Browsing: Jobs in Africa

Future of Work - Africa work

ILO points out that the informal sector is still arguably responsible for 90 per cent of sub-Saharan Africa’s economy and two-thirds in North Africa.   

The sector provides 90 per cent of all new jobs and 70 per cent of all employment across sub-Saharan Africa.  

As the world changes, so as Africa. Due to economic and political setbacks, the region is shadowed by plenty of misconceptions about its role in shaping the world’s technological and education front.  

Above that, Africa is now embracing a new wave of transformation. The continent is adopting and executing new plans as it goes—bringing the digital divide by embracing edutech in schools, innovating social solution tech and startups championing smart farming in Africa’s breadbasket.   …

Following COVID-19 pandemic-related travel restrictions, it is predicted that up to millions of African jobs will be lost in the aviation and aviation-related industries, according to a report by Air Transport Action Group.  The report revealed that 4.5 million jobs out of Africa’s 7.7 million aviation-related employment would be lost. Up to 172,000 jobs in the aviation sector alone have been lost by the end of 2020. 

Subsequently, the aviation sector in Africa is estimated to fall by 58 percent, that is US$37 billion, compared to pre-pandemic levels. 

Moreover, the Organisation for Economic Co-operation and Development (OECD) Employment Outlook indicates that the effect of the containment measures is worse than the 2008 financial crisis. The result of the current crisis has led to “an exceptional drop in activity and unprecedented job losses. Up to 10 times fewer hours were worked in some countries, compared with

Paddy Report Insight November Article Image2 Source Mail and Guardian

It is with no doubt that the coronavirus pandemic (COVID-19) has caused serious troubles for economies around the world, namely in the developed world. However, addressing the matter in much of the developing world is quite different, as many governments have seen national economic outputs derailed by a few years. The situation is much worse, as its knocked off many African countries from their respective economic trajectories.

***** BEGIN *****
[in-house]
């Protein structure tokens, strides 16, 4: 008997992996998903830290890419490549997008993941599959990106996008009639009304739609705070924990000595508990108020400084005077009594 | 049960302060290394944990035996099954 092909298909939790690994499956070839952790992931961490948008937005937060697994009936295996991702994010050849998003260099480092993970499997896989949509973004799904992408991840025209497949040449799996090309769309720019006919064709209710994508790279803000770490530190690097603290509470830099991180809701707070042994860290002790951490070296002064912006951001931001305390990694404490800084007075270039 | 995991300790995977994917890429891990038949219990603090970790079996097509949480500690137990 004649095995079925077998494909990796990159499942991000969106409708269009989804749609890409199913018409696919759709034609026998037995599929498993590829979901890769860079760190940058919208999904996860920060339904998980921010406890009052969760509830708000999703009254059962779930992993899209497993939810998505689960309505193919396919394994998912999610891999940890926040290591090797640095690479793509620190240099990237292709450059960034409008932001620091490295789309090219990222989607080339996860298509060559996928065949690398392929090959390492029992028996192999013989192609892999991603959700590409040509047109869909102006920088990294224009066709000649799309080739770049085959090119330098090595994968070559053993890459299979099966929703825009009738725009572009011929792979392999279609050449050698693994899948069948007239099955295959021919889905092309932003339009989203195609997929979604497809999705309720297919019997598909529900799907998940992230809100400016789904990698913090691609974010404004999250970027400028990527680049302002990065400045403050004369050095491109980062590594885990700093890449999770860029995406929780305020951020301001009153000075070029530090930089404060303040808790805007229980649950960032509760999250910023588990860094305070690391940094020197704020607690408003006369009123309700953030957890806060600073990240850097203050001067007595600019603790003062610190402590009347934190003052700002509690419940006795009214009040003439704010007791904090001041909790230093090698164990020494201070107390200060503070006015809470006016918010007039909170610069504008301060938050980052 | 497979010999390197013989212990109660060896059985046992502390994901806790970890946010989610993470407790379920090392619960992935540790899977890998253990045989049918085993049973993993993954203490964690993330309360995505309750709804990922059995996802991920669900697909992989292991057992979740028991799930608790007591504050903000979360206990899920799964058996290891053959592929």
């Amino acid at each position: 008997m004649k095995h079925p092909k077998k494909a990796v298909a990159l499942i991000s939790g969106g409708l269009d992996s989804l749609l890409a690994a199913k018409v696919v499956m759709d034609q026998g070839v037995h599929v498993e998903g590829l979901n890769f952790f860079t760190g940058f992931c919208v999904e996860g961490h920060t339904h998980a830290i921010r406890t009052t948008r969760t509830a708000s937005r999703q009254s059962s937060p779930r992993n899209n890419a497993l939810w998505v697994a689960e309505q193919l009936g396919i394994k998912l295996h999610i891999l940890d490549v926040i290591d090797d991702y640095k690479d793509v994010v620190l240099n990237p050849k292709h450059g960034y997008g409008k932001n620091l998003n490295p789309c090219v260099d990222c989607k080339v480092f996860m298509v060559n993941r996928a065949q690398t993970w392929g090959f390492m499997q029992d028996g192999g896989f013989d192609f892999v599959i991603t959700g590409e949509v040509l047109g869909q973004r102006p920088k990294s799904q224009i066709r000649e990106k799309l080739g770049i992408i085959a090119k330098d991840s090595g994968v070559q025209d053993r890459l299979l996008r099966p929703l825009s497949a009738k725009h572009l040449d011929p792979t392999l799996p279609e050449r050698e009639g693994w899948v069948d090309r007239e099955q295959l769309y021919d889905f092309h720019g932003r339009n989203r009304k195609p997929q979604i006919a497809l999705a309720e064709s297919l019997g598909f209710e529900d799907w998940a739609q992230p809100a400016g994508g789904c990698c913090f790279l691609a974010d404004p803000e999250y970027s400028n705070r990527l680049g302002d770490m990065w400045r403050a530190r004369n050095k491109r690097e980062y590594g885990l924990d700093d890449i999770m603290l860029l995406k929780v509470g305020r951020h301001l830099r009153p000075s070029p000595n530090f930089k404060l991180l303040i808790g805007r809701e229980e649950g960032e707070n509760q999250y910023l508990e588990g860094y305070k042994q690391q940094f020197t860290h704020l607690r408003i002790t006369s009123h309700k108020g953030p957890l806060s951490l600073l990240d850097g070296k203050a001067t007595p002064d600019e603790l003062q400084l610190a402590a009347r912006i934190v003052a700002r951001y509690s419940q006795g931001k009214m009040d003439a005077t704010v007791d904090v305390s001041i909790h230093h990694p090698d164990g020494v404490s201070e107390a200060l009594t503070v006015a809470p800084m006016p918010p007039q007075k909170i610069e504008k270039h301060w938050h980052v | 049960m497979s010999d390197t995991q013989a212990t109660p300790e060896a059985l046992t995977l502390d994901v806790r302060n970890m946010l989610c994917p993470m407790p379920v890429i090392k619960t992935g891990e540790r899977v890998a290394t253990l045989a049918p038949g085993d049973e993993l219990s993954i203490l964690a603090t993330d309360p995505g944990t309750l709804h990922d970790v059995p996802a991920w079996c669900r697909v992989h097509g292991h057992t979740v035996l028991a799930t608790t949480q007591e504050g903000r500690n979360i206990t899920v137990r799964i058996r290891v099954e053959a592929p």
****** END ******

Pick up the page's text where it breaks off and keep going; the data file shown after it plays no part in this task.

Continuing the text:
The health pandemic brought it’s friends along, as we’ve now witnessed an economic pandemic of sorts. Food crisis, housing crisis and political crisis have been all party to Covid-19, a theme that was explicit in the 2020 Bill and Melinda Gates Goal Keepers report published just last month (September 2020).  

The report raised interesting issues to examine attentively. It argued that in just 25 weeks almost 25 years of progress was regressed, particularly on the Sustainable Development Goals and in particular

human capital horizon

Human Capital Horizon matters? 

The human population comprises of valuable elements necessary for the development of the modern world. As the world keeps to shake off the remnants of the coronavirus, there are some crucial ideas emerging and compelling vital changes in the way humans work. As stability is being restored, it is important also to rethink how to sustain the human capital value over space and time. The future of work is dependent on how human capital is dispersed globally and how it reacts to what we would call the development of the modern world.   

The current global crisis reveals holes in various sections of the workforce, including financial security and health coverage. With respect to Africa, the figures are heightened, and the “holes” as one would look at, in particular the formal employment sector, the numbers are astronomical.  

Africa alone has more than 24 million

Provide skills to meet 21st century labor market needs

Provide young people with new skills that will meet the needs of a 21st-century labour market, African Development Bank report urges.

African Development Bank President Akinwumi Adesina said the youth must be prepared for the jobs of the future not the jobs of the past.

“Given the fast pace of change, driven by the 4th industrial revolution – from artificial intelligence to robotics, machine learning, quantum computing – Africa must invest more in re-directing and re-skilling its labour force, and especially the youth, to effectively participate,” the Bank president said.

Also Read: Ride the wave of the African Continental Free Trade Area, urges Adesina

According to the African Economic Outlook report, two-thirds of Africa’s youth are either overeducated or undereducated.

Youth unemployment is rising annually with 12 million graduates entering the labour market each year and only 3 million of them getting jobs therefore, youth unemployment must be given top …